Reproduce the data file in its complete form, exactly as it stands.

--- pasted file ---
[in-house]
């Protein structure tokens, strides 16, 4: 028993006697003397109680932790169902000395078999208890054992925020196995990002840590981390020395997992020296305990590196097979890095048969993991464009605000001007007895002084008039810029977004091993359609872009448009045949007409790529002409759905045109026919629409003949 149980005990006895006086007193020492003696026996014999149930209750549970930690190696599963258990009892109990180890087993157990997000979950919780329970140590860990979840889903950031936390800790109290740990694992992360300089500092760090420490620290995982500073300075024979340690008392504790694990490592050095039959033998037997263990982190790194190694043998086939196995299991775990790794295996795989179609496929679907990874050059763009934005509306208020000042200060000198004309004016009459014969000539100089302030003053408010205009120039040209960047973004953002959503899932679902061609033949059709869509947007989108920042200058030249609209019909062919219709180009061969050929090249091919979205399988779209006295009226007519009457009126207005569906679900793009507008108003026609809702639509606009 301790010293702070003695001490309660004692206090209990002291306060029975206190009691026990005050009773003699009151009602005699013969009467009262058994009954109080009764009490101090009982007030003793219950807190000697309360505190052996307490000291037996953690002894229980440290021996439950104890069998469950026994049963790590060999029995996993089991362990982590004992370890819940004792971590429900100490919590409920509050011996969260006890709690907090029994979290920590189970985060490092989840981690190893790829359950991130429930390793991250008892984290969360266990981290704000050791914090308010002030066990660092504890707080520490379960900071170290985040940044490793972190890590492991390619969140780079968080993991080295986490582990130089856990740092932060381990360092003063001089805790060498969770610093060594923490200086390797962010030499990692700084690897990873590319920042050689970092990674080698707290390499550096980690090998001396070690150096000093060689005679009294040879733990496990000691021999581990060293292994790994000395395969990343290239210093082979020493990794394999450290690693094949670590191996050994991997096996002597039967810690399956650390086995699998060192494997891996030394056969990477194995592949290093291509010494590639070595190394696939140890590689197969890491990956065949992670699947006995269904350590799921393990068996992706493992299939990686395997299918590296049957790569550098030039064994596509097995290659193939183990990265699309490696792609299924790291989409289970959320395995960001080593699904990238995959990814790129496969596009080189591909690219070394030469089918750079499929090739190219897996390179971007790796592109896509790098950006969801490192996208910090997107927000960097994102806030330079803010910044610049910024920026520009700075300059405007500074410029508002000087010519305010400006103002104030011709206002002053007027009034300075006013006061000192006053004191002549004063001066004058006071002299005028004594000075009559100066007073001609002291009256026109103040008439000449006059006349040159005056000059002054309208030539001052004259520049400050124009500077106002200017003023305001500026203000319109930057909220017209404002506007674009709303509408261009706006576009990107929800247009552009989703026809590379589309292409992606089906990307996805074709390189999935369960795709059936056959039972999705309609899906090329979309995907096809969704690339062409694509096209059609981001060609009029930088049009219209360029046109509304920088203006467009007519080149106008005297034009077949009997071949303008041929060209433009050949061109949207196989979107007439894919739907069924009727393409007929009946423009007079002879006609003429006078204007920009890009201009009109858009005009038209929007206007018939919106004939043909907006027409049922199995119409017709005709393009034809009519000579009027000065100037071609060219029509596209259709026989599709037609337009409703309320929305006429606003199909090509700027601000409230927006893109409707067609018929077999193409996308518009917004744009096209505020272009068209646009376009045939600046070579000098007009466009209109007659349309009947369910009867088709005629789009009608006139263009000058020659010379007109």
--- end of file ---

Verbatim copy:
[in-house]
């Protein structure tokens, strides 16, 4: 028993006697003397109680932790169902000395078999208890054992925020196995990002840590981390020395997992020296305990590196097979890095048969993991464009605000001007007895002084008039810029977004091993359609872009448009045949007409790529002409759905045109026919629409003949 149980005990006895006086007193020492003696026996014999149930209750549970930690190696599963258990009892109990180890087993157990997000979950919780329970140590860990979840889903950031936390800790109290740990694992992360300089500092760090420490620290995982500073300075024979340690008392504790694990490592050095039959033998037997263990982190790194190694043998086939196995299991775990790794295996795989179609496929679907990874050059763009934005509306208020000042200060000198004309004016009459014969000539100089302030003053408010205009120039040209960047973004953002959503899932679902061609033949059709869509947007989108920042200058030249609209019909062919219709180009061969050929090249091919979205399988779209006295009226007519009457009126207005569906679900793009507008108003026609809702639509606009 301790010293702070003695001490309660004692206090209990002291306060029975206190009691026990005050009773003699009151009602005699013969009467009262058994009954109080009764009490101090009982007030003793219950807190000697309360505190052996307490000291037996953690002894229980440290021996439950104890069998469950026994049963790590060999029995996993089991362990982590004992370890819940004792971590429900100490919590409920509050011996969260006890709690907090029994979290920590189970985060490092989840981690190893790829359950991130429930390793991250008892984290969360266990981290704000050791914090308010002030066990660092504890707080520490379960900071170290985040940044490793972190890590492991390619969140780079968080993991080295986490582990130089856990740092932060381990360092003063001089805790060498969770610093060594923490200086390797962010030499990692700084690897990873590319920042050689970092990674080698707290390499550096980690090998001396070690150096000093060689005679009294040879733990496990000691021999581990060293292994790994000395395969990343290239210093082979020493990794394999450290690693094949670590191996050994991997096996002597039967810690399956650390086995699998060192494997891996030394056969990477194995592949290093291509010494590639070595190394696939140890590689197969890491990956065949992670699947006995269904350590799921393990068996992706493992299939990686395997299918590296049957790569550098030039064994596509097995290659193939183990990265699309490696792609299924790291989409289970959320395995960001080593699904990238995959990814790129496969596009080189591909690219070394030469089918750079499929090739190219897996390179971007790796592109896509790098950006969801490192996208910090997107927000960097994102806030330079803010910044610049910024920026520009700075300059405007500074410029508002000087010519305010400006103002104030011709206002002053007027009034300075006013006061000192006053004191002549004063001066004058006071002299005028004594000075009559100066007073001609002291009256026109103040008439000449006059006349040159005056000059002054309208030539001052004259520049400050124009500077106002200017003023305001500026203000319109930057909220017209404002506007674009709303509408261009706006576009990107929800247009552009989703026809590379589309292409992606089906990307996805074709390189999935369960795709059936056959039972999705309609899906090329979309995907096809969704690339062409694509096209059609981001060609009029930088049009219209360029046109509304920088203006467009007519080149106008005297034009077949009997071949303008041929060209433009050949061109949207196989979107007439894919739907069924009727393409007929009946423009007079002879006609003429006078204007920009890009201009009109858009005009038209929007206007018939919106004939043909907006027409049922199995119409017709005709393009034809009519000579009027000065100037071609060219029509596209259709026989599709037609337009409703309320929305006429606003199909090509700027601000409230927006893109409707067609018929077999193409996308518009917004744009096209505020272009068209646009376009045939600046070579000098007009466009209109007659349309009947369910009867088709005629789009009608006139263009000058020659010379007109």